Updated from 5:29 p.m. EST
, the nation's largest health insurer, said Wednesday that it had received a takeover offer from
WellPoint Health Networks
and the investment bank
WellPoint and an ING Barings subsidiary,
ING America Insurance Holdings
, offered $70 a share for Aetna in a cash-and-stock deal that represented a 74% premium to the company's stock price at the time. Specifically, the companies offered $44 a share in cash, as well as WellPoint stock valued at $26 a share.
The offer values the company at about $10 billion.
Aetna's shares surged 29% after news of the WellPoint emerged Wednesday afternoon.
Aetna said that its board would review the offer and that William H. Donaldson, its chairman and chief executive officer, was reviewing the company's strategy and operation.
The Hartford, Conn.-based company has faced widespread investor dissatisfaction because of the company's depressed stock price, and its previous chief executive officer was ousted Friday.
Some analysts said the WellPoint bid seemed odd, given that Aetna's revenue is nearly triple that of WellPoint. That may be why WellPoint teamed up with an investment bank on the deal. The offer has led to speculation that the bidders might be looking toward a potential breakup of Aetna's financial services and insurance divisions.
"The allure for Wellpoint is that a deal like this would instantly make them a national player, but it's unclear whether WellPoint could provide the sort of cash infusion that Aetna's health business presumably needs," said Joseph France, a health care analyst at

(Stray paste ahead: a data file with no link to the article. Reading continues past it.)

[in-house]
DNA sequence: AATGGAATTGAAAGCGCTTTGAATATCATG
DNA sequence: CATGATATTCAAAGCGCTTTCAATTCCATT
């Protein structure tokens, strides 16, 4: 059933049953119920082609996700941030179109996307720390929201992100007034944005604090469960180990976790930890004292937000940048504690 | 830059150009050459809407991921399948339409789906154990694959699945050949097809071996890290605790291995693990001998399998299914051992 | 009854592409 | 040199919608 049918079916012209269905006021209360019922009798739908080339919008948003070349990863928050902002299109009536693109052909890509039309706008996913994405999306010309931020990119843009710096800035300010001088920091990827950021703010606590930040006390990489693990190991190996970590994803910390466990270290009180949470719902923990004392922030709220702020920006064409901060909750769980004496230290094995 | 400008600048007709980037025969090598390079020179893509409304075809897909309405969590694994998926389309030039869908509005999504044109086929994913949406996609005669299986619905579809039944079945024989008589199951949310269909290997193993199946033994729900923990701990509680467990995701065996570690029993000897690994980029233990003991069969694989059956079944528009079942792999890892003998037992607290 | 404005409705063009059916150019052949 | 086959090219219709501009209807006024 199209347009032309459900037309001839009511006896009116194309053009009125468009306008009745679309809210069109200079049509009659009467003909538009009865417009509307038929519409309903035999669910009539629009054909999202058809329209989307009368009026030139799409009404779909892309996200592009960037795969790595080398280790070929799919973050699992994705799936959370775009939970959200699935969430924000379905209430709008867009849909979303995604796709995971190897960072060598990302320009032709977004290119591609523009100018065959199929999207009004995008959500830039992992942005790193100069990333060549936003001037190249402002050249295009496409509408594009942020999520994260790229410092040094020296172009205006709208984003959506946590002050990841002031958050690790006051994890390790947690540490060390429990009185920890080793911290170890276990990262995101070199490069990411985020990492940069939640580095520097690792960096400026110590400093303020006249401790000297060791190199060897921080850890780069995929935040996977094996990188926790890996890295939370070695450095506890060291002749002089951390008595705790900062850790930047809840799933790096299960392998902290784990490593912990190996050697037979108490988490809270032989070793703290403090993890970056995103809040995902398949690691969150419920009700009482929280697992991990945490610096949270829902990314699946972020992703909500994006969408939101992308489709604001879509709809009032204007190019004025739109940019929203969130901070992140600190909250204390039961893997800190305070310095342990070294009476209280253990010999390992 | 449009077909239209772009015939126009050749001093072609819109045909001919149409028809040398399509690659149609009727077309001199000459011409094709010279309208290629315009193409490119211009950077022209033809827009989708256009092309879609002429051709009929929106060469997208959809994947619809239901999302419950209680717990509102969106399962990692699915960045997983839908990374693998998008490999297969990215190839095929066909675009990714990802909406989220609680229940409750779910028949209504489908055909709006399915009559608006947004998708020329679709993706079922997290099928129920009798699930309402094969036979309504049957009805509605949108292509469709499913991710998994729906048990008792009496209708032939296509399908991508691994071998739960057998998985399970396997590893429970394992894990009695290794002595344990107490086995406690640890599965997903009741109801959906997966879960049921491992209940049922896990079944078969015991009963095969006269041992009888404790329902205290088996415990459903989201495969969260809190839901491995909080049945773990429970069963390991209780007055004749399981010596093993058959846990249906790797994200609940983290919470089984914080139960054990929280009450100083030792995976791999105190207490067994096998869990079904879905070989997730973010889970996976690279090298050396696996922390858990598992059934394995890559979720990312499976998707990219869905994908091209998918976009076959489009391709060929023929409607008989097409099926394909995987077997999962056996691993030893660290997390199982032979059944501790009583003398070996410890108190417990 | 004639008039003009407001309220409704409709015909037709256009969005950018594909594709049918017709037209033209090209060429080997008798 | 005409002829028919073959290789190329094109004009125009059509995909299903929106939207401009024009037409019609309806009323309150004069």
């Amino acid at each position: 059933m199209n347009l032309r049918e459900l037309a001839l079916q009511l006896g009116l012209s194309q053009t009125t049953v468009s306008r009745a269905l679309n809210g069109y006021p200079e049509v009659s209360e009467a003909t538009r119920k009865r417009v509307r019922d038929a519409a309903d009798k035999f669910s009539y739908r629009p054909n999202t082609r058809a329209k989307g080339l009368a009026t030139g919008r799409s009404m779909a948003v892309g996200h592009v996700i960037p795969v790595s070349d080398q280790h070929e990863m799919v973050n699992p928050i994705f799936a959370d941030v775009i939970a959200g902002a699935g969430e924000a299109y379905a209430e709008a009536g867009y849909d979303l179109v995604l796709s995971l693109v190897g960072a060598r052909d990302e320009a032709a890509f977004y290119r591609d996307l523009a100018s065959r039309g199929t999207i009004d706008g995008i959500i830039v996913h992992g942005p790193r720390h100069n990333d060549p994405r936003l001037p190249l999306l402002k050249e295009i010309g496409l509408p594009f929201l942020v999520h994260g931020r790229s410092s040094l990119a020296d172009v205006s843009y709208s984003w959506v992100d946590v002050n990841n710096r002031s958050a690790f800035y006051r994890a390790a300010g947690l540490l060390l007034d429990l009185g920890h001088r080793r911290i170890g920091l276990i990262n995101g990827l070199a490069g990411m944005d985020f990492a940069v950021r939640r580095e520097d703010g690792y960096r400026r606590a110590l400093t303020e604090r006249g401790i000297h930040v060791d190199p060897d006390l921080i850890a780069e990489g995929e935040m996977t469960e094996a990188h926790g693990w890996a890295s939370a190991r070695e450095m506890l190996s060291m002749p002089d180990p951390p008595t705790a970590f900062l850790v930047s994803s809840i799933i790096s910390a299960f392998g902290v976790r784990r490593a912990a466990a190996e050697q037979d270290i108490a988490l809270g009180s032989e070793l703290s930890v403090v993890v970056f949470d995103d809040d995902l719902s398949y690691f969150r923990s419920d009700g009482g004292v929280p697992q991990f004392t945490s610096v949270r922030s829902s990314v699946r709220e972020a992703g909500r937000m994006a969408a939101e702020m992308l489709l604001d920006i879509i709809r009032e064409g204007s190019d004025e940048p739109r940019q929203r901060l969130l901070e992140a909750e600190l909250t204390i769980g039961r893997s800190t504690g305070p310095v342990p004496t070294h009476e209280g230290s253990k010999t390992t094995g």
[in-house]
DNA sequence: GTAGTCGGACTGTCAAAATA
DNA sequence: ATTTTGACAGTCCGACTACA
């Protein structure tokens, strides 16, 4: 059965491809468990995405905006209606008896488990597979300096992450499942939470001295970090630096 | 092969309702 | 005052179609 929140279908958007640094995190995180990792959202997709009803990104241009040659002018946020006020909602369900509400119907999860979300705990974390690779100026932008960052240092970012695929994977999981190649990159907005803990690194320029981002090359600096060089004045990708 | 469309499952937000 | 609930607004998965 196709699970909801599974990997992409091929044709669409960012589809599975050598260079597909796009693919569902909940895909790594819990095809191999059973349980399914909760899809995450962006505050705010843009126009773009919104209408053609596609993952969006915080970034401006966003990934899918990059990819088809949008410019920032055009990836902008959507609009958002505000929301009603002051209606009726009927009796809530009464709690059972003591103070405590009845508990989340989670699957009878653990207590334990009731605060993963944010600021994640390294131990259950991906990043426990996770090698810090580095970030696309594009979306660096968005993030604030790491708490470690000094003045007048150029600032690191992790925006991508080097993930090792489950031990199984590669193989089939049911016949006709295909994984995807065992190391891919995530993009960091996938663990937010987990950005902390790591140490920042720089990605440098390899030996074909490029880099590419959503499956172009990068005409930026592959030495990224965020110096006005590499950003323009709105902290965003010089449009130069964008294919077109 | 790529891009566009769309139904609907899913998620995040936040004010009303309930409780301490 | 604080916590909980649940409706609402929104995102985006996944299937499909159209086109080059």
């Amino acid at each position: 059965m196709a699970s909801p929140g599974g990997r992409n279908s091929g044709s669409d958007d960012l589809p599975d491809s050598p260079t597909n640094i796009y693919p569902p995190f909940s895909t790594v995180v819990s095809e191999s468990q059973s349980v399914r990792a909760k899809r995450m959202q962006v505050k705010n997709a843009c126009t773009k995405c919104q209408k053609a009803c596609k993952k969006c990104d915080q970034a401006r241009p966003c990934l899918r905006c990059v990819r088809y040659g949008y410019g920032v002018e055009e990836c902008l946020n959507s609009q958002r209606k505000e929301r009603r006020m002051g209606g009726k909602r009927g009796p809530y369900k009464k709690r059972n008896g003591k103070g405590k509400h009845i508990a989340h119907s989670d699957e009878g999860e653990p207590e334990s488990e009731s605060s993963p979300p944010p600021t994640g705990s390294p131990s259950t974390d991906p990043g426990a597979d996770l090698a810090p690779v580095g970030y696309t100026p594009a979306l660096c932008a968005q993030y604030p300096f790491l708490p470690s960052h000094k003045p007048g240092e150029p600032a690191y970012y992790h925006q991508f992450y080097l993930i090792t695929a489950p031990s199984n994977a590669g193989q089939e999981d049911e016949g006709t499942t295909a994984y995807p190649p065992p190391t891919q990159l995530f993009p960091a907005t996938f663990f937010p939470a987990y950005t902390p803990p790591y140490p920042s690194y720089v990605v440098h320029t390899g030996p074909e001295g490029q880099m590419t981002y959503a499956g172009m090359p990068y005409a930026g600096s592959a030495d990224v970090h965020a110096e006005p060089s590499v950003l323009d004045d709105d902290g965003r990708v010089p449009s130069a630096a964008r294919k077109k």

Credit Suisse First Boston
, which rates Aetna a buy and has not done any underwriting for the company.
"The details are still unclear, but it's not likely that ING would pay nearly $10 billion, then just walk away with the financial side of Aetna," France said.
The offer was first made last Thursday to Richard L. Huber, who was replaced the next day as chief executive by Donaldson, an Aetna board member and a founder of investment bank
Donaldson Lufkin & Jenrette
The company has hired a turnaround specialist, Robert S. Miller, as a special adviser to help it resuscitate its sickly stock price. Until Wednesday, Aetna had been trading near its 52-week low of 38 1/2 after reporting disappointing earnings in February, well off its high of 99 7/8.
Although Aetna did not disclose the WellPoint offer until after the regular 4 p.m. stock market close, the company's shares surged in afternoon trading after
reported that there had been a takeover bid. When trading was halted around 3:30 p.m., etna had risen 11 7/8, or 28.9%, to 53. Trading volume in the stock was 3.9 million shares for the day, compared with average daily volume of about 1.4 million shares.
WellPoint's stock, meanwhile, fell 5 5/8, or 8.3%, to close at 61 7/8.